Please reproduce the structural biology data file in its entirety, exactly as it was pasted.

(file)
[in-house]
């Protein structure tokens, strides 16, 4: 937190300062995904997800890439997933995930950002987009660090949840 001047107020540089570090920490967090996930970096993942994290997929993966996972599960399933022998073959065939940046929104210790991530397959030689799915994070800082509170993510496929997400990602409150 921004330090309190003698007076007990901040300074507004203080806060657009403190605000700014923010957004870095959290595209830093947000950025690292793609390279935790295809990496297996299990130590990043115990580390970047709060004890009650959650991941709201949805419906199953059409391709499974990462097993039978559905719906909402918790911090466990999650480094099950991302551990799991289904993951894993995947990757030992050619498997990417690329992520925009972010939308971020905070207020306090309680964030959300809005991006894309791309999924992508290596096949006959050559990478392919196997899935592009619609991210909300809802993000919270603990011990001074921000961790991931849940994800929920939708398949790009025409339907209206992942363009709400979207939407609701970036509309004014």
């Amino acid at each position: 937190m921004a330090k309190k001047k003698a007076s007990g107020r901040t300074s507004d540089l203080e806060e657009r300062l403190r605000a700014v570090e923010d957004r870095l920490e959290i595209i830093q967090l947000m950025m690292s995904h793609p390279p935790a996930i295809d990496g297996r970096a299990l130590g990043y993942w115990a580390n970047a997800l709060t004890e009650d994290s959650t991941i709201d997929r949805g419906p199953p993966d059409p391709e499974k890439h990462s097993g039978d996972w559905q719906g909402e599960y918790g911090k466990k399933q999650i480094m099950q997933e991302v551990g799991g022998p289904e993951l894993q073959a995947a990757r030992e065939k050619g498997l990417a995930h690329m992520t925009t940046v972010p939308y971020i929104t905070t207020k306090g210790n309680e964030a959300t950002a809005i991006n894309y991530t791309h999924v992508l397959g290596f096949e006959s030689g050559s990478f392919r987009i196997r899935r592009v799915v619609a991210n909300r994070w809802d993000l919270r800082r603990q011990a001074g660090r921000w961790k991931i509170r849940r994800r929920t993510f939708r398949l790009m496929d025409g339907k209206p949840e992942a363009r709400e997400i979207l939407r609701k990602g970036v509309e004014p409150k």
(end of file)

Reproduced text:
[in-house]
């Protein structure tokens, strides 16, 4: 937190300062995904997800890439997933995930950002987009660090949840 001047107020540089570090920490967090996930970096993942994290997929993966996972599960399933022998073959065939940046929104210790991530397959030689799915994070800082509170993510496929997400990602409150 921004330090309190003698007076007990901040300074507004203080806060657009403190605000700014923010957004870095959290595209830093947000950025690292793609390279935790295809990496297996299990130590990043115990580390970047709060004890009650959650991941709201949805419906199953059409391709499974990462097993039978559905719906909402918790911090466990999650480094099950991302551990799991289904993951894993995947990757030992050619498997990417690329992520925009972010939308971020905070207020306090309680964030959300809005991006894309791309999924992508290596096949006959050559990478392919196997899935592009619609991210909300809802993000919270603990011990001074921000961790991931849940994800929920939708398949790009025409339907209206992942363009709400979207939407609701970036509309004014």
């Amino acid at each position: 937190m921004a330090k309190k001047k003698a007076s007990g107020r901040t300074s507004d540089l203080e806060e657009r300062l403190r605000a700014v570090e923010d957004r870095l920490e959290i595209i830093q967090l947000m950025m690292s995904h793609p390279p935790a996930i295809d990496g297996r970096a299990l130590g990043y993942w115990a580390n970047a997800l709060t004890e009650d994290s959650t991941i709201d997929r949805g419906p199953p993966d059409p391709e499974k890439h990462s097993g039978d996972w559905q719906g909402e599960y918790g911090k466990k399933q999650i480094m099950q997933e991302v551990g799991g022998p289904e993951l894993q073959a995947a990757r030992e065939k050619g498997l990417a995930h690329m992520t925009t940046v972010p939308y971020i929104t905070t207020k306090g210790n309680e964030a959300t950002a809005i991006n894309y991530t791309h999924v992508l397959g290596f096949e006959s030689g050559s990478f392919r987009i196997r899935r592009v799915v619609a991210n909300r994070w809802d993000l919270r800082r603990q011990a001074g660090r921000w961790k991931i509170r849940r994800r929920t993510f939708r398949l790009m496929d025409g339907k209206p949840e992942a363009r709400e997400i979207l939407r609701k990602g970036v509309e004014p409150k």